Los Angeles: More Empty Containers than Full Containers!
Over the past few years, the Los Angeles and Long Beach port has been the primary gateway between Asia and the U.S. For the first time in the rail container volume index history, non holiday empty containers outnumber the loaded container volumes heading into Los Angeles. This briefly occurred at the beginning of 2019 around New Year’s when the trade war with China was intensifying.
David Aherne, Director of Across the Ocean Shipping believes “this is obviously very concerning for shippers and freight forwarders. Given the issues with reduced capacity at ports, chassis shortages in the Los Angeles area it is yet another speedbump in the global supply chain that forwarders are faced with this year.
Increased durable goods demand has aggravated the trade imbalance between the U.S. and China and caused shipping rates to hit record levels moving across the Pacific. Unfortunately, this has led to maritime operators neglecting U.S. exporters by moving empty containers back to Asia without cargo in order to take advantage of the pricier and more profitable freight moving east.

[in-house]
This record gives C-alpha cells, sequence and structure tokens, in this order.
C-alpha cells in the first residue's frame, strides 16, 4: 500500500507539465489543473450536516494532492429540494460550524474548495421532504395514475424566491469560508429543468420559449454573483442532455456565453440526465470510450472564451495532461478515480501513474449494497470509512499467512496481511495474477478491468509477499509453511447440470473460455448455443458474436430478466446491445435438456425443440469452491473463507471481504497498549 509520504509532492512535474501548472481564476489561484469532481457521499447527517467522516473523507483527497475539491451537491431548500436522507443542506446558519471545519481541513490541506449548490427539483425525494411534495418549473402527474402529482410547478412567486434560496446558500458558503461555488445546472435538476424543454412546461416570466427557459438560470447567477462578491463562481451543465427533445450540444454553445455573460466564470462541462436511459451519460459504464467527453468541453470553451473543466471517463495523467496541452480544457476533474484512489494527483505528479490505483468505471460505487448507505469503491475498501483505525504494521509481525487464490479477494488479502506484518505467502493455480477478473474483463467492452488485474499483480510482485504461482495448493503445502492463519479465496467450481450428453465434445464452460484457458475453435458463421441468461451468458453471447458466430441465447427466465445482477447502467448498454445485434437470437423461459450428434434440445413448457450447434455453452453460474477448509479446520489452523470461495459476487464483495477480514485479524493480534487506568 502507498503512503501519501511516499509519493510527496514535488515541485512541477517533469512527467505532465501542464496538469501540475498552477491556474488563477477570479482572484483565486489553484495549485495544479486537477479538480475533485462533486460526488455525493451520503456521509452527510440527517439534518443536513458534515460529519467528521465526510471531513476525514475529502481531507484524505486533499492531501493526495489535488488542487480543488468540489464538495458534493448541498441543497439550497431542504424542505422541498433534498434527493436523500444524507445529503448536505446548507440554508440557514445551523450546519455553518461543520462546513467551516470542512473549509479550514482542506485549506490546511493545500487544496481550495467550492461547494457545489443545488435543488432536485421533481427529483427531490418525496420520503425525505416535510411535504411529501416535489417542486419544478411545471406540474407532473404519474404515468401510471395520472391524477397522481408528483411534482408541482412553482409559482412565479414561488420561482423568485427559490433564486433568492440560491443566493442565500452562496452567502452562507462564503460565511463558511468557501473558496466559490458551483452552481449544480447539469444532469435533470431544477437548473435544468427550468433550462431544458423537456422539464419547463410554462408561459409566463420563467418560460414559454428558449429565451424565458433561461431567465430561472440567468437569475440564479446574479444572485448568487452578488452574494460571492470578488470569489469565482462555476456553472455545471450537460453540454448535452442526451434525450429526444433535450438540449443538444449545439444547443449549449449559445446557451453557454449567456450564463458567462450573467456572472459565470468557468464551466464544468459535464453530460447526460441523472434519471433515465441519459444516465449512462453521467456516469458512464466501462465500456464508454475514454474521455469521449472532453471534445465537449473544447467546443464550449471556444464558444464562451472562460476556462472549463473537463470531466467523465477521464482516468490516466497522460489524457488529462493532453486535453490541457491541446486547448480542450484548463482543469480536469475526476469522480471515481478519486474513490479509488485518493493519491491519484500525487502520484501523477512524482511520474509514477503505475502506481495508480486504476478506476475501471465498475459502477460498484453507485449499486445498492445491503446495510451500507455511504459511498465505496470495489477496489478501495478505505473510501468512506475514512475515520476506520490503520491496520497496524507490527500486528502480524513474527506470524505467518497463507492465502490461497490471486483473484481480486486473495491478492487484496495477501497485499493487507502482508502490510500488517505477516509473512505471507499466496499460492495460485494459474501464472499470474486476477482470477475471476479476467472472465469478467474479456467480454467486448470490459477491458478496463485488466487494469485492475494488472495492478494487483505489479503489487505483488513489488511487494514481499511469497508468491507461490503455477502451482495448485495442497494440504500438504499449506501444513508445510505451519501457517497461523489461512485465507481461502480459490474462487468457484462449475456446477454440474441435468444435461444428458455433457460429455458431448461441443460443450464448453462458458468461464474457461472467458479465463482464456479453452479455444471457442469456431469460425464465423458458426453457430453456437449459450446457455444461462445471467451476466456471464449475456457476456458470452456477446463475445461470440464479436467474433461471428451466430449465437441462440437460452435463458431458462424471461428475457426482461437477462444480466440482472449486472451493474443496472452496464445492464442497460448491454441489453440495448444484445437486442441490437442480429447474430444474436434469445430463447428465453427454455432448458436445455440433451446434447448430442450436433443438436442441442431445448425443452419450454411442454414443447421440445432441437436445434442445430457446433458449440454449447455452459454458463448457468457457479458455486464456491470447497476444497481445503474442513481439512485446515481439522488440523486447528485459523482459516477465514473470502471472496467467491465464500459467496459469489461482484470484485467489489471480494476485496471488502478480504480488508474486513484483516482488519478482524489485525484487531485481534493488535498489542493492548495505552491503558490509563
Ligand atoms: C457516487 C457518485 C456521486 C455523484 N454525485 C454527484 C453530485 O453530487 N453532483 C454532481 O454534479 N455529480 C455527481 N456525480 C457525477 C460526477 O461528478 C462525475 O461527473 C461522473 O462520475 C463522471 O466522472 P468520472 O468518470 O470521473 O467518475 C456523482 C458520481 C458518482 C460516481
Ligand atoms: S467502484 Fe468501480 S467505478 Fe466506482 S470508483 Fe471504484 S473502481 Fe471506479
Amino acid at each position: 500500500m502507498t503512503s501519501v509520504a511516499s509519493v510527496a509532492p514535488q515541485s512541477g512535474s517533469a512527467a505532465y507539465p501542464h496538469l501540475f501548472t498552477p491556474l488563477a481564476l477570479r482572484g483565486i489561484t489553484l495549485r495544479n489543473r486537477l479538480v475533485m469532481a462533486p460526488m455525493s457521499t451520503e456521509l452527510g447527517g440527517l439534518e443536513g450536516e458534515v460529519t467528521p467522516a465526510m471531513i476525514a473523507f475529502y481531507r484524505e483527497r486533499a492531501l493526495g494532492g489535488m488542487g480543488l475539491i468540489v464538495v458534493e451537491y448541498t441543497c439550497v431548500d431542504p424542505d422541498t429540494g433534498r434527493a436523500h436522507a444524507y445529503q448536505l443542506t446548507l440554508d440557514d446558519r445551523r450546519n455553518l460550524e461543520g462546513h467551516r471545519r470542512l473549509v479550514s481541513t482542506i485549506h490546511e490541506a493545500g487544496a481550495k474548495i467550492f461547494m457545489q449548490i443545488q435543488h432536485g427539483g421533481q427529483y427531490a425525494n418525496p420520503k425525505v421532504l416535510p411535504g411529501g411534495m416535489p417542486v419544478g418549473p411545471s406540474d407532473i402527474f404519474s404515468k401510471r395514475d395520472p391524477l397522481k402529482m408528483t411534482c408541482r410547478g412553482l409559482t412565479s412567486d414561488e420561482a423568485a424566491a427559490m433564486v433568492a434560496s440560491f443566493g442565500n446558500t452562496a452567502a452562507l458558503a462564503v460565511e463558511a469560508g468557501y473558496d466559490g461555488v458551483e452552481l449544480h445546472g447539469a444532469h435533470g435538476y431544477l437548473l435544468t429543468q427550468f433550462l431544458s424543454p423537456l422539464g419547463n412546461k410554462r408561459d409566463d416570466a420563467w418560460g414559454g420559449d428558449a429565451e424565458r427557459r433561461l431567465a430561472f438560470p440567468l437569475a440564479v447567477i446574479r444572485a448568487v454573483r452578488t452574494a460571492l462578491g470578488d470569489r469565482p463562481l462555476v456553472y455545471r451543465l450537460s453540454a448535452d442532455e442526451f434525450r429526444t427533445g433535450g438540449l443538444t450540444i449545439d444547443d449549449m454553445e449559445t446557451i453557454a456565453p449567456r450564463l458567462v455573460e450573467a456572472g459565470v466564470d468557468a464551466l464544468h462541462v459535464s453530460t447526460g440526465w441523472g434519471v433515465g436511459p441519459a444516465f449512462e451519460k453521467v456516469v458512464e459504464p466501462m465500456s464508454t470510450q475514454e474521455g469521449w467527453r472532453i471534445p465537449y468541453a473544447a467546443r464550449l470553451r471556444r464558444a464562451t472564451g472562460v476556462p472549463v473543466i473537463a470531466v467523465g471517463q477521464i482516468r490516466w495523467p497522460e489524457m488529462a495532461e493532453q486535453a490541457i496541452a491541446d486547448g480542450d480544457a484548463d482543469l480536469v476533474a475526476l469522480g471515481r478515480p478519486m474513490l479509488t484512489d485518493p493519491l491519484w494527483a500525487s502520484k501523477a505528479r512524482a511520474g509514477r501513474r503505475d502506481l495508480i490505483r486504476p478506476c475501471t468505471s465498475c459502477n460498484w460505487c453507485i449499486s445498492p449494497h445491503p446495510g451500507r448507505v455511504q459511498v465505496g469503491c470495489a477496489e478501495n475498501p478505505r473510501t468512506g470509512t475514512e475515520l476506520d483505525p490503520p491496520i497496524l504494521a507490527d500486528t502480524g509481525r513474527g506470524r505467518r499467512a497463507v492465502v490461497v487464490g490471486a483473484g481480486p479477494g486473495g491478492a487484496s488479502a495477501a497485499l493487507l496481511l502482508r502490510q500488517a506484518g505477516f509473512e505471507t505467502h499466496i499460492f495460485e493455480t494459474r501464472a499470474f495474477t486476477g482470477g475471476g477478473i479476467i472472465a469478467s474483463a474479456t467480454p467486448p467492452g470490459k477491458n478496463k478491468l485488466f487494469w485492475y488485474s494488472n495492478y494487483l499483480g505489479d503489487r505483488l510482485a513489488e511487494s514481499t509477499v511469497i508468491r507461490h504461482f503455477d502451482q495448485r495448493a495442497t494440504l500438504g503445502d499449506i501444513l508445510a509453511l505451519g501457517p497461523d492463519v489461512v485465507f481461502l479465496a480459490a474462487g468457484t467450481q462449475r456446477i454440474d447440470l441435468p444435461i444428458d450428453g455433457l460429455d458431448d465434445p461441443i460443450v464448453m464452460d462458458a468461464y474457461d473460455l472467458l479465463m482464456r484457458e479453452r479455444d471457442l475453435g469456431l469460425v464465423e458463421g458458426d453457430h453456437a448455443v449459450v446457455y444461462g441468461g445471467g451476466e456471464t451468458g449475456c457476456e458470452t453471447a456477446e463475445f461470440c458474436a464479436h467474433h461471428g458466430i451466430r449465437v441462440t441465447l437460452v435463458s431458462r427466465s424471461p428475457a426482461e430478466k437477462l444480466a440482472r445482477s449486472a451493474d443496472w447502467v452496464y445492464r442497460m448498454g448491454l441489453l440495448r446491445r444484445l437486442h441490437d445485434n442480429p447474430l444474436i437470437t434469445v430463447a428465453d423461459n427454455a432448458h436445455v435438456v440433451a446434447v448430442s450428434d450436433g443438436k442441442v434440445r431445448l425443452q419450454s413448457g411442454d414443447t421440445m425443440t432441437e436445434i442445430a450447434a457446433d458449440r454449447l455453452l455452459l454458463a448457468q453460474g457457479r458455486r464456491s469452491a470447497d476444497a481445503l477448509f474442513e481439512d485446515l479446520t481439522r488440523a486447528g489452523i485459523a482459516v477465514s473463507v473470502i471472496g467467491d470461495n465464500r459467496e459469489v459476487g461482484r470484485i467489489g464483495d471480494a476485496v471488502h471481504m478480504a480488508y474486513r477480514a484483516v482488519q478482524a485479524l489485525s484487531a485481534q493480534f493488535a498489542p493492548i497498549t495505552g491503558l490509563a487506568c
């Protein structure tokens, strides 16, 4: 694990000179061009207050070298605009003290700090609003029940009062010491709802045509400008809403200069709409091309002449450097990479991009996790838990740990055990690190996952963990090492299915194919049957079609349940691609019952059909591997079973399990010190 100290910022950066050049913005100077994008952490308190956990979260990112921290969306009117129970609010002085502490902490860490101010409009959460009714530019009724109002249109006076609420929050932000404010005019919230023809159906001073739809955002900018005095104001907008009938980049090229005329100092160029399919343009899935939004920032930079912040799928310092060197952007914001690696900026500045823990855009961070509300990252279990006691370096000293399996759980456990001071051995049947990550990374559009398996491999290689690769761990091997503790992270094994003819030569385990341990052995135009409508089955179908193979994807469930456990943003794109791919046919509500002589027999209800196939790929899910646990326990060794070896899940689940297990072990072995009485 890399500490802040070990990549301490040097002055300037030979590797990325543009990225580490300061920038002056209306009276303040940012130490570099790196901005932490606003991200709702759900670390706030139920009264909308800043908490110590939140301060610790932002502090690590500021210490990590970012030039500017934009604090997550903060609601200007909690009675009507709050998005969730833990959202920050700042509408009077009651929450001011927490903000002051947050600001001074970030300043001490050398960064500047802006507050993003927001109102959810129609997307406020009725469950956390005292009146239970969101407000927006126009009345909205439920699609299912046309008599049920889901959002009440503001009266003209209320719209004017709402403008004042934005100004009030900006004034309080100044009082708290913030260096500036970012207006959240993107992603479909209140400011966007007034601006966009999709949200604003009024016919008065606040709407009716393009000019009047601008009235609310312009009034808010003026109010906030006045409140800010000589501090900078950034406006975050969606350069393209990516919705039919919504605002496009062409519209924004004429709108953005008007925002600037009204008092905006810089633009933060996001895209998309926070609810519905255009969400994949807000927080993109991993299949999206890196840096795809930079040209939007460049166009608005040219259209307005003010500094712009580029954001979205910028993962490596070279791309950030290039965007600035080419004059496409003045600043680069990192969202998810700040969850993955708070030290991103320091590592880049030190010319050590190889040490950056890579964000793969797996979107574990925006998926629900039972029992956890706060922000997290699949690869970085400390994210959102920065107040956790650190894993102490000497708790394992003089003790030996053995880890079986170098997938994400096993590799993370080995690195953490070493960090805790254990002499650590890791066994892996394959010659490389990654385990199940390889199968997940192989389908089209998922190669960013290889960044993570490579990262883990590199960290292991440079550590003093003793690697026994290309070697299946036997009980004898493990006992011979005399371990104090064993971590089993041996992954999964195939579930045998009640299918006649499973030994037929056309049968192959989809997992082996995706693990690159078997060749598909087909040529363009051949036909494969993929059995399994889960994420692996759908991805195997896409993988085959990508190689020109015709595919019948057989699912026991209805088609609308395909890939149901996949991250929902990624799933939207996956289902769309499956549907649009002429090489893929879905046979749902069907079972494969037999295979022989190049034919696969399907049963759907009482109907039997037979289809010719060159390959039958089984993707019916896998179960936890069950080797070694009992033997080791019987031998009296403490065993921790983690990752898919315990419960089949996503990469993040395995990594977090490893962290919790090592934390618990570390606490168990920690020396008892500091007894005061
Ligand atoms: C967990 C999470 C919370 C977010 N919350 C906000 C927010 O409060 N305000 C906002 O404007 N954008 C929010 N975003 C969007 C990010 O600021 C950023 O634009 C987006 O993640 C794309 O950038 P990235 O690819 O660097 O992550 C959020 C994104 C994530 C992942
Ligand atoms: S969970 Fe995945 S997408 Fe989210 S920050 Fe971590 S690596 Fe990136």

Maritime Market Expert Henry Byers states: “It’s time to sound the alarms. The shortage of container capacity is already affecting many supply chains, but almost no sea freight company will be spared from what lies ahead. The congestion and delays happening right now are primarily part of the downstream ripple effect that was largely caused by last year’s increased import volumes. Since we are able to see these volumes as they are leaving on vessels that are destined for the U.S., we can tell you that these TEU volumes are still hitting record highs. So, if the downstream supply chain is already under enormous pressure, we are likely to see rates reach new heights as well.”
As shown on the graph (top of page) we can see that the transportation situation may wors